Wednesday, October 4, 2023

Trump, Coulter and Dems Unite to Bash Departing DHS Sec. Nielsen

‘It was long past time for her to go…’

DHS Sec. Nielsen Defends Trump’s Misstatement on Border Apprehensions 1
Kirstjen Nielsen/IMAGE: YouTube

(Ben Sellers, Liberty Headlines) Homeland Security Secretary Kirstjen Nielsen made it through the November midterm unscathed after speculation had swirled that she would be among several Cabinet-level officials needing to be replaced.

But while the whims of CEO-in-Chief Donald Trump may have contributed to Nielsen’s undoing following a 16-month tenure, it was the onslaught of women and children at the southern border that sealed it.

Trump announced Nielsen’s departure via Twitter over the weekend, elevating Customs and Border Patrol Commissioner Kevin McAleenan to the DHS secretary spot.

It was not immediately clear what the direct circumstances were for Nielsen’s exit—although some sources pointed to a possible behind-the-scenes “showdown” on Sunday between Nielsen and the president.

Trump had been critical and undermining of Nielsen in the past, intimating during a Fox News interview last November that replacing her was not entirely off the table.

“I like her very much, I respect her very much,” he said, but “I would like her to be much tougher on the border. Much tougher.”

The announcement came shortly after a trip the president made to survey the wall progress at Calexico, California last week.

During the visit, Trump called on migrants to “turn around” and said the U.S. no longer had room to accommodate them, while also backpedaling on an earlier threat to close the border.

Democrats in Congress were quick to snipe at both Nielsen and Trump in an effort to score political points while continuing to deny any sort of legitimate immigration crisis at the border.

Sen. Kamala Harris, D-Calif., welcomed the departure and said it was past overdue.

Others also harped on Nielsen’s role in separating children and parents—a move that was intended to close the “catch-and-release” loophole created by the Flores settlement whereby minors may only be detained for a defined period of 20 days.

That means parents—whether legal or illegal—who are accompanying them may also be released into the U.S.

Sen. Elizabeth Warren, D-Mass., criticized Nielsen as being “unqualified” for the job, which she had assumed not long after her DHS boss, John Kelly, became Trump’s chief of staff.

It also seemed unlikely that the next nominee would win the support of Sen. Mazie Hirono, D-Hawaii.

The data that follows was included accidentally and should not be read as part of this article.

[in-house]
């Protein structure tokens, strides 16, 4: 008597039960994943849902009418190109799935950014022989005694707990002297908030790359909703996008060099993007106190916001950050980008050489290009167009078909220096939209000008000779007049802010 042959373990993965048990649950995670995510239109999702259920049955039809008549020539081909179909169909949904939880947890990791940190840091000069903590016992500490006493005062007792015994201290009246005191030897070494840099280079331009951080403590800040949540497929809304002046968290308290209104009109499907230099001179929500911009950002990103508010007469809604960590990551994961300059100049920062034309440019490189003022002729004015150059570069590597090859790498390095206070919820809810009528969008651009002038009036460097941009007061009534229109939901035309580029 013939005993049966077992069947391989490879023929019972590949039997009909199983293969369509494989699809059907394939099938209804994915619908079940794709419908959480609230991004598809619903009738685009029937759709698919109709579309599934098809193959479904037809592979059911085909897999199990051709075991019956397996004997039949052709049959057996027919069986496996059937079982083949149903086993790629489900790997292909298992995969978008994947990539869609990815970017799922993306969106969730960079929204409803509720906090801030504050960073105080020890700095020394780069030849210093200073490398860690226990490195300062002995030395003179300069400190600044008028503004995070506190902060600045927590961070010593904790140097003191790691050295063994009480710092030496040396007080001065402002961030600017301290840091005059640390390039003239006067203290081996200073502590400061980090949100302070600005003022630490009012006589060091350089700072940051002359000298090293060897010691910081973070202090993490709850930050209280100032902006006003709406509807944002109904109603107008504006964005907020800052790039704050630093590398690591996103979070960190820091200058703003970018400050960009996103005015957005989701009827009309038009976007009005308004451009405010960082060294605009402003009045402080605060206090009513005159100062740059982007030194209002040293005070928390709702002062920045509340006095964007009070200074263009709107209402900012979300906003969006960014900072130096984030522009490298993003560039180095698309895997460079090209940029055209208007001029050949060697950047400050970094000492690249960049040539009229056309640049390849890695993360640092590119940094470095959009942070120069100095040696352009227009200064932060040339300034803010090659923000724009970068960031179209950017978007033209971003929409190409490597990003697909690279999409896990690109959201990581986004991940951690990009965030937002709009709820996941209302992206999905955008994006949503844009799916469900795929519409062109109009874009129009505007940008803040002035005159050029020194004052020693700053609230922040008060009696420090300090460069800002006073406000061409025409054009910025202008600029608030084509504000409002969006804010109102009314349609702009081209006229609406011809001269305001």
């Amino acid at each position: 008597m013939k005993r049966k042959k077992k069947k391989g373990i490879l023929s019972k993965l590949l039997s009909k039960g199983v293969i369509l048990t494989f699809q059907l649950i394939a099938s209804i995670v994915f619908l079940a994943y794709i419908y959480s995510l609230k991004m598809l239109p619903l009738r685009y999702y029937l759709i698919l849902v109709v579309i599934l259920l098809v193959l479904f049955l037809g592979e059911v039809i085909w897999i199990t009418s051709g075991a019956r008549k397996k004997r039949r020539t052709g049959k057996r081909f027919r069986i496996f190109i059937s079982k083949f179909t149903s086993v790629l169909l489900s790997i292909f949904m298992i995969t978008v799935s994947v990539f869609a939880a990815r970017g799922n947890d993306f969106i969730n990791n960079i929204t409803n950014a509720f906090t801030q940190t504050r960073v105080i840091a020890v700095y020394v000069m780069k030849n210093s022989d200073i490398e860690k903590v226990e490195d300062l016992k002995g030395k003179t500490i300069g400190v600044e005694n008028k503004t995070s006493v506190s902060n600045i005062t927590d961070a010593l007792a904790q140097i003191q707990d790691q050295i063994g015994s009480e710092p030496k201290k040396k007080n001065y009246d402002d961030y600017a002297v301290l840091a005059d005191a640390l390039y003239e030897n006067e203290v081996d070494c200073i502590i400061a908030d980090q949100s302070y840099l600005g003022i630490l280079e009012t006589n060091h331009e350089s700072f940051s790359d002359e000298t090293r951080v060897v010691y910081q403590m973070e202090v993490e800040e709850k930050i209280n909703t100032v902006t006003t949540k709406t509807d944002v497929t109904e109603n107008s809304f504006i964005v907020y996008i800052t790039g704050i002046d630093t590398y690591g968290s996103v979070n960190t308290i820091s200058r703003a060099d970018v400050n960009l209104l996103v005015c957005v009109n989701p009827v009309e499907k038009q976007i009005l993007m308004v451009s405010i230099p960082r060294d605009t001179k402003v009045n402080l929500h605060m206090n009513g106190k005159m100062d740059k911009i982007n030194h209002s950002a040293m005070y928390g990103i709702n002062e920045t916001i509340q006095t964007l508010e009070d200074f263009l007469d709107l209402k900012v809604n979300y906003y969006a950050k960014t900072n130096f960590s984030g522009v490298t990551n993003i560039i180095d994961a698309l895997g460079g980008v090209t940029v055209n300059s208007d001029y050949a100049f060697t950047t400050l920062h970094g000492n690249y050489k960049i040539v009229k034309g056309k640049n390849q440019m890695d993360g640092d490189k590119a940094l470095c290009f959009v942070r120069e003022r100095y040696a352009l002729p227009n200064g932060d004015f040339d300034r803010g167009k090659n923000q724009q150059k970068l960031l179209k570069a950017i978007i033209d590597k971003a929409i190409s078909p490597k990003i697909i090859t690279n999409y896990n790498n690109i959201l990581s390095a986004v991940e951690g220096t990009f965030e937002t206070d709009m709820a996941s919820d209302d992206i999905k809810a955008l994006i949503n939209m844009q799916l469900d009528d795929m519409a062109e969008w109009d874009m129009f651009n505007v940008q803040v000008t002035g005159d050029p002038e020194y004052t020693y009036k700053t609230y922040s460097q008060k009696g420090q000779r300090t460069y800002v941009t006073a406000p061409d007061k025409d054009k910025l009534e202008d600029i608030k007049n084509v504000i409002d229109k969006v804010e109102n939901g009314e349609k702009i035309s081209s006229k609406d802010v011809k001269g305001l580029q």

The bigoted misandrist—who previously attacked Nielsen and Press Secretary Sarah Sanders for having “sold their souls” in working for Trump—made clear, even before the president had furnished any names, that she considered every appointment of his to be a dud.

And while no longer politically relevant, former Secretary of State Hillary Clinton pounced on the opportunity to weigh in.

However, Clinton’s response invited ample calls over her duplicity. While serving as a U.S. senator, she previously voted in favor of policies very similar to Trump’s, such as funding for a physical barrier at the border.

Her husband, former President Bill Clinton, signed into law legislation that was designed to toughen deportation, and was criticized for triggering a “humanitarian crisis.”

Some on the right also celebrated Nielsen’s leaving—notably former Milwaukee Sheriff David Clark and Ann Coulter, a frequent Trump critic, who celebrated the news in a series of tweets while criticizing Nielsen and Trump for failing to build the long-promised border wall.

But others were more prepared to offer empathy to Nielsen for the untenable situation she faced.

Last week, Jeh Johnson, the Obama-era DHS secretary, put the current crisis into perspective on MSNBC’s liberal “Morning Joe.”

“On Tuesday, there were 4,000 apprehensions,” he said. “I know that a thousand overwhelms the system. I cannot begin to imagine what 4,000 a day looks like, so we are truly in a crisis.”

Nielsen’s effective management drew praise from some Republicans, including Senate Majority Leader Mitch McConnell and Sen. Shelley Moore Capito, R-W.Va., chairman of the Senate Homeland Security Appropriations Subcommittee, who worked closely with Nielsen.

Nielsen had been one of the most vocal critics of the political games whereby open-borders advocates have encouraged vulnerable refugees to storm the country en masse and take advantage of the existing legislative loopholes.

For the migrants themselves, this can lead to scenarios including health epidemics, rape, assault, or even being sold into slavery by coyotes and drug cartels along the perilous journey.

Even so, groups like Pueblo Sin Fronteras have pressed onward, organizing caravans of migrants for the express purpose of overwhelming border authorities, and then coaching them to falsely claim asylum to delay the deportation process.

Tens of thousands of illegal immigrants have been released in recent months due to the lack of adequate space in detention centers while processing the cases.

After Mexican officials announced last week that the “mother of all caravans” was beginning to form in Central America, Trump cut off funding to three of the worst-offending countries and also threatened to close down the entire border.

He later reversed on the border closure but warned Mexico that he might impose a tariff if it failed to address the illegal immigration problem.

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